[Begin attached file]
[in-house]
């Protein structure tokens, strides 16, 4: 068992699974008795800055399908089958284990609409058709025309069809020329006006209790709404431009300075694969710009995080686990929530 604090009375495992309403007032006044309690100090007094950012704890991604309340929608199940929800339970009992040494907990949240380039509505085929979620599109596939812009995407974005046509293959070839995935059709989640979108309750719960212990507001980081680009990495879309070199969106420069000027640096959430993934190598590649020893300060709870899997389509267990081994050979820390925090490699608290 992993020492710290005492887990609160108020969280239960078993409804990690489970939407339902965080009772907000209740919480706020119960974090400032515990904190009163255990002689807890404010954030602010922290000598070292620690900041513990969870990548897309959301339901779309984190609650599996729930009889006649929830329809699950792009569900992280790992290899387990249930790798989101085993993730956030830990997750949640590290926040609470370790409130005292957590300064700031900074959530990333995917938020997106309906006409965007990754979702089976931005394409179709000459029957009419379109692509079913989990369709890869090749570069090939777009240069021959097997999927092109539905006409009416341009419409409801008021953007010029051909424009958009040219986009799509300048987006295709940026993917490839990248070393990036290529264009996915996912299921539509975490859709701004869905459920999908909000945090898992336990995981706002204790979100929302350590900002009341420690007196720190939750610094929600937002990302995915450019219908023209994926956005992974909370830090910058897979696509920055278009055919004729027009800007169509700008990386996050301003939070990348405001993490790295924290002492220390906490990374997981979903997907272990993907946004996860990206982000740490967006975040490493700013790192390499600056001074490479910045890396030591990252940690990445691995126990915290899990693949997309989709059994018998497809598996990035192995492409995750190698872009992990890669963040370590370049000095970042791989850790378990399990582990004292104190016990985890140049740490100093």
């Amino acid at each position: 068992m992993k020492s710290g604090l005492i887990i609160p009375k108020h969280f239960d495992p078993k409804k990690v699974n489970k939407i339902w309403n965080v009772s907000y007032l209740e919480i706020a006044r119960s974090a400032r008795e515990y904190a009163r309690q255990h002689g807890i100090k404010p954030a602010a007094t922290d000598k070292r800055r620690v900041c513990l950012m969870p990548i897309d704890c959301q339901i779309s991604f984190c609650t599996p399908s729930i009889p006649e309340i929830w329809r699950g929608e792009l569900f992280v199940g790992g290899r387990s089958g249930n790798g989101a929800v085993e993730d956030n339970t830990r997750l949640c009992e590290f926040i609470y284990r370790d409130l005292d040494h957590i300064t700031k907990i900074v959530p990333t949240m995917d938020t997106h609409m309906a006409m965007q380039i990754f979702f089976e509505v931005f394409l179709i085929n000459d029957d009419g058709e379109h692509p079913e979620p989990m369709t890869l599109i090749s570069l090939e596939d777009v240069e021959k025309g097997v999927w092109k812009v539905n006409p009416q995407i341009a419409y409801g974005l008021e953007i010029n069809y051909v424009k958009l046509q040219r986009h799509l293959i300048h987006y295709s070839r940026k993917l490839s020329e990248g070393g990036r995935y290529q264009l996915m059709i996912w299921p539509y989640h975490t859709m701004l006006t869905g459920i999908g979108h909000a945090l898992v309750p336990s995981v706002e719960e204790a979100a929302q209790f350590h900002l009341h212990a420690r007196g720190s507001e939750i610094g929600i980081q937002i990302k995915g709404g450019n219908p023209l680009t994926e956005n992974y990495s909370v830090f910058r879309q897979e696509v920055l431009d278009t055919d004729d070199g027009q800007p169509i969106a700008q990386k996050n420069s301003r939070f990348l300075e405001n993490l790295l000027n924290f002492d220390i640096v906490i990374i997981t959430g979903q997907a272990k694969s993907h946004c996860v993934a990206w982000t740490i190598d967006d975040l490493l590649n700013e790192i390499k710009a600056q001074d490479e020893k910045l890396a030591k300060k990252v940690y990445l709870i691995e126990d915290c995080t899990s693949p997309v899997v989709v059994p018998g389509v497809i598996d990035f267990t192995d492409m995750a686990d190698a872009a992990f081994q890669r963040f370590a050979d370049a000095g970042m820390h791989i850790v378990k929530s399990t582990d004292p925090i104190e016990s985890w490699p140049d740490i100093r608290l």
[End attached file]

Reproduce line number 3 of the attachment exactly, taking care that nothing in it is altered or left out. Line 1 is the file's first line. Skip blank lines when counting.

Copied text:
């Amino acid at each position: 068992m992993k020492s710290g604090l005492i887990i609160p009375k108020h969280f239960d495992p078993k409804k990690v699974n489970k939407i339902w309403n965080v009772s907000y007032l209740e919480i706020a006044r119960s974090a400032r008795e515990y904190a009163r309690q255990h002689g807890i100090k404010p954030a602010a007094t922290d000598k070292r800055r620690v900041c513990l950012m969870p990548i897309d704890c959301q339901i779309s991604f984190c609650t599996p399908s729930i009889p006649e309340i929830w329809r699950g929608e792009l569900f992280v199940g790992g290899r387990s089958g249930n790798g989101a929800v085993e993730d956030n339970t830990r997750l949640c009992e590290f926040i609470y284990r370790d409130l005292d040494h957590i300064t700031k907990i900074v959530p990333t949240m995917d938020t997106h609409m309906a006409m965007q380039i990754f979702f089976e509505v931005f394409l179709i085929n000459d029957d009419g058709e379109h692509p079913e979620p989990m369709t890869l599109i090749s570069l090939e596939d777009v240069e021959k025309g097997v999927w092109k812009v539905n006409p009416q995407i341009a419409y409801g974005l008021e953007i010029n069809y051909v424009k958009l046509q040219r986009h799509l293959i300048h987006y295709s070839r940026k993917l490839s020329e990248g070393g990036r995935y290529q264009l996915m059709i996912w299921p539509y989640h975490t859709m701004l006006t869905g459920i999908g979108h909000a945090l898992v309750p336990s995981v706002e719960e204790a979100a929302q209790f350590h900002l009341h212990a420690r007196g720190s507001e939750i610094g929600i980081q937002i990302k995915g709404g450019n219908p023209l680009t994926e956005n992974y990495s909370v830090f910058r879309q897979e696509v920055l431009d278009t055919d004729d070199g027009q800007p169509i969106a700008q990386k996050n420069s301003r939070f990348l300075e405001n993490l790295l000027n924290f002492d220390i640096v906490i990374i997981t959430g979903q997907a272990k694969s993907h946004c996860v993934a990206w982000t740490i190598d967006d975040l490493l590649n700013e790192i390499k710009a600056q001074d490479e020893k910045l890396a030591k300060k990252v940690y990445l709870i691995e126990d915290c995080t899990s693949p997309v899997v989709v059994p018998g389509v497809i598996d990035f267990t192995d492409m995750a686990d190698a872009a992990f081994q890669r963040f370590a050979d370049a000095g970042m820390h791989i850790v378990k929530s399990t582990d004292p925090i104190e016990s985890w490699p140049d740490i100093r608290l």